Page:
Shadow-Man-orig-opt-200.jpg One of the things I enjoy when I write is exploring history and incorporating it into the story line. First, for The Phantom of Pemberley, I used the legend of the Shadow Man or Hat Man, as he is sometimes called. Most cultures have a variation on this legend. The easiest way to explain a Shadow Person is when one thinks he sees someone from the corner of his eye and then turns his head to find nothing. I found it very interesting that Wes Craven spoke of a scary experience with a shadowy creature as a young boy. Some suggest this incident was the inspiration for Freddy Krueger. To read more of Craven’s story and Shadow People go HERE

Next, discovering creative ways to dispose of the chosen victims was essential. I was very lucky in that women of the Regency era, quite literally poisoned themselves with their beauty products. During this era, white skin signified a life of leisure while skin exposed to the sun indicated a life of outdoor labor. In order to maintain a pale complexion, women wore bonnets, carried parasols, and covered all visible parts of their bodies with whiteners and blemish removers. Unfortunately, more than a few of these remedies were lethal. Into the nineteenth century, ladies used a whitening agent composed of carbonate, hydroxide, and lead oxide, which the body stored with each use, resulting in muscle paralysis or death. By the nineteenth century zinc oxide became widely used as a facial powder, replacing this more deadly mixture. Even in the early 1800s, we must ask the question: What price beauty? (Ideals of Female Beauty in the 1700 and 1800s from Geri Walton)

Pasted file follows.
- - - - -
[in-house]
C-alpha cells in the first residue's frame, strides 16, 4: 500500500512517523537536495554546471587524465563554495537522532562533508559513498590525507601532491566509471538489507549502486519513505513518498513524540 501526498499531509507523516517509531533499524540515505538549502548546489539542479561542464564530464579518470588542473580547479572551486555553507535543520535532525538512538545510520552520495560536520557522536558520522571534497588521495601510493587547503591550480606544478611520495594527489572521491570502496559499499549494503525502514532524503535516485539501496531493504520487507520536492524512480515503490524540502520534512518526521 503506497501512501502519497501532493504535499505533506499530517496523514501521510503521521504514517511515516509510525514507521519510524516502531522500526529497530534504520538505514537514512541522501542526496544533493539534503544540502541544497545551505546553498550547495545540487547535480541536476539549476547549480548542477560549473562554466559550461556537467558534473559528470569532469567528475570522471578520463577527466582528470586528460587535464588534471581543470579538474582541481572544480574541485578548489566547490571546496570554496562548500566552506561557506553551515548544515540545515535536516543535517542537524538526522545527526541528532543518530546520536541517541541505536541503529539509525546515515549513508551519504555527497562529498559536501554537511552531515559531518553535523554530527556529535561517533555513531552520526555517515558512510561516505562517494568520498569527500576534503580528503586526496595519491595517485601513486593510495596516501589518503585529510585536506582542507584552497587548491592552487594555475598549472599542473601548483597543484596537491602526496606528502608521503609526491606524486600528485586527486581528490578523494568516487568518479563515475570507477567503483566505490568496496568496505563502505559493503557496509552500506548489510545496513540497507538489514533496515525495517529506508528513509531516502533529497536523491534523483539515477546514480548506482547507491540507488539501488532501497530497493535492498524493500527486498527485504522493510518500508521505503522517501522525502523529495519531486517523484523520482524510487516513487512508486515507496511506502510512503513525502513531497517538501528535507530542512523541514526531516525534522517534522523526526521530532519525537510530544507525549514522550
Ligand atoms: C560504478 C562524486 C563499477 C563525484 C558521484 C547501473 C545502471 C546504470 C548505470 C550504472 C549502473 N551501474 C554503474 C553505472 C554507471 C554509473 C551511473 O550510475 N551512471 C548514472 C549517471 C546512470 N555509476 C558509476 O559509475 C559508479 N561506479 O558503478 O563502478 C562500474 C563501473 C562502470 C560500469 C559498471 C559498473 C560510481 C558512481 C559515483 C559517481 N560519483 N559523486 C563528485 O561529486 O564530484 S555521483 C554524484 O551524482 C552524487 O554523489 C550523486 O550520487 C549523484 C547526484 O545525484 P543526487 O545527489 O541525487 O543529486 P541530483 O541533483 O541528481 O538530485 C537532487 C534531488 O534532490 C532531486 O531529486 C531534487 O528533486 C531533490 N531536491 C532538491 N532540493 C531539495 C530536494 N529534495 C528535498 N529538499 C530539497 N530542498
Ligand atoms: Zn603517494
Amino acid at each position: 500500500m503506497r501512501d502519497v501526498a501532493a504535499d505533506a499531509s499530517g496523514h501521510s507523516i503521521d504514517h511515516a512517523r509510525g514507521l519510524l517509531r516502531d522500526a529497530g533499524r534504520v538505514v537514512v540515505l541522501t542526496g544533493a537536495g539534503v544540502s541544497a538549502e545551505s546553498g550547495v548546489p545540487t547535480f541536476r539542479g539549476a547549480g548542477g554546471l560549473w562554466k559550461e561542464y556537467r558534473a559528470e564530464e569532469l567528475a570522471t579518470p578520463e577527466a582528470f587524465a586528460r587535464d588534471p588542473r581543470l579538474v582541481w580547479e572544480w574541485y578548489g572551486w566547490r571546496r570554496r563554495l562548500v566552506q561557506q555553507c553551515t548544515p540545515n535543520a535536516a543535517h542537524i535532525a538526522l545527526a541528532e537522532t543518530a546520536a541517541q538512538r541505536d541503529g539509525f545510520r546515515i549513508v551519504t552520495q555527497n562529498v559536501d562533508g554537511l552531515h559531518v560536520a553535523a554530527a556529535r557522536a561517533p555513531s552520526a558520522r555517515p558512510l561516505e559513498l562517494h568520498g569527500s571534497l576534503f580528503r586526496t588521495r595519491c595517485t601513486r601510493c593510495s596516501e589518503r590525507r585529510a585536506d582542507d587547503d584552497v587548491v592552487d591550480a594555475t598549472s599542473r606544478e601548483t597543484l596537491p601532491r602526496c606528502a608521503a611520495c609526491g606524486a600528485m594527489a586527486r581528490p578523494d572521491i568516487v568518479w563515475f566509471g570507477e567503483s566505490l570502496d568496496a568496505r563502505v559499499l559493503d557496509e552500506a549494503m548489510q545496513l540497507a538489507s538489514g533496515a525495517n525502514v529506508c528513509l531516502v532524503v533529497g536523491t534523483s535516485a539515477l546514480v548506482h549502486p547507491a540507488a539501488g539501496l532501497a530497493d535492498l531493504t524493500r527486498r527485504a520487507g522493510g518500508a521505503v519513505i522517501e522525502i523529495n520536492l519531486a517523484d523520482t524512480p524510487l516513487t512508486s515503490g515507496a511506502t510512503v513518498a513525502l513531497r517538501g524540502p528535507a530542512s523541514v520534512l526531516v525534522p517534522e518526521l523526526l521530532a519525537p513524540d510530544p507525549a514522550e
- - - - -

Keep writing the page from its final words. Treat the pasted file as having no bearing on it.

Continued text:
Hopefully, the red herring is not too obvious for those of you who devour mysteries. I have planned some twists and turns to the story, which I pray will keep it interesting. For example, in The Phantom of Pemberley, I play a bit more with the character of Anne de Bourgh. In Darcy’s Temptations, I gave Anne de Bourgh a life after Darcy’s desertion, but I found I did not like her much afterwards; and I wanted to like Anne. Therefore, in this one Anne finally discovers she has a spine and seeks love in all the wrong places before finding what is important in a relationship: a apt lesson for a woman well on the shelf by Regency standards.

One of the things I found in writing this book is I became quite interested in the character of Adam Lawrence, a very “major” minor character in The Phantom of Pemberley. Lawrence has developed into what Francis Henning is to author Victoria Alexander. He makes an appearance in eleven other of my works.  (Visit Adam’s #SupportingRole post HERE.) Therefore, I have written Adam’s story (His Irish Eve) about what happens to Lawrence in the future, six years after the close of The Phantom of Pemberley

In dreams, that voice calls to me and speaks my name. And do I dream again? For now I find the Phantom is there, inside my mind.

original cover for the book from Ulysses Press

“It is far harder to kill a phantom than a reality.” (Virginia Woolf)

The Phantom of Pemberley:

A Pride and Prejudice Murder Mystery

[Originally Released July 1, 2010]

[ReReleased March 19, 2021]

HAPPILY MARRIED for over a year and more in love than ever, Darcy and Elizabeth can’t imagine anything interrupting their bliss-filled days. Then an intense snowstorm strands a group of travelers at Pemberley, and terrifying accidents and mysterious deaths begin to plague the manor. Everyone seems convinced that it is the work of a phantom—a Shadow Man who is haunting the Darcy family’s grand estate.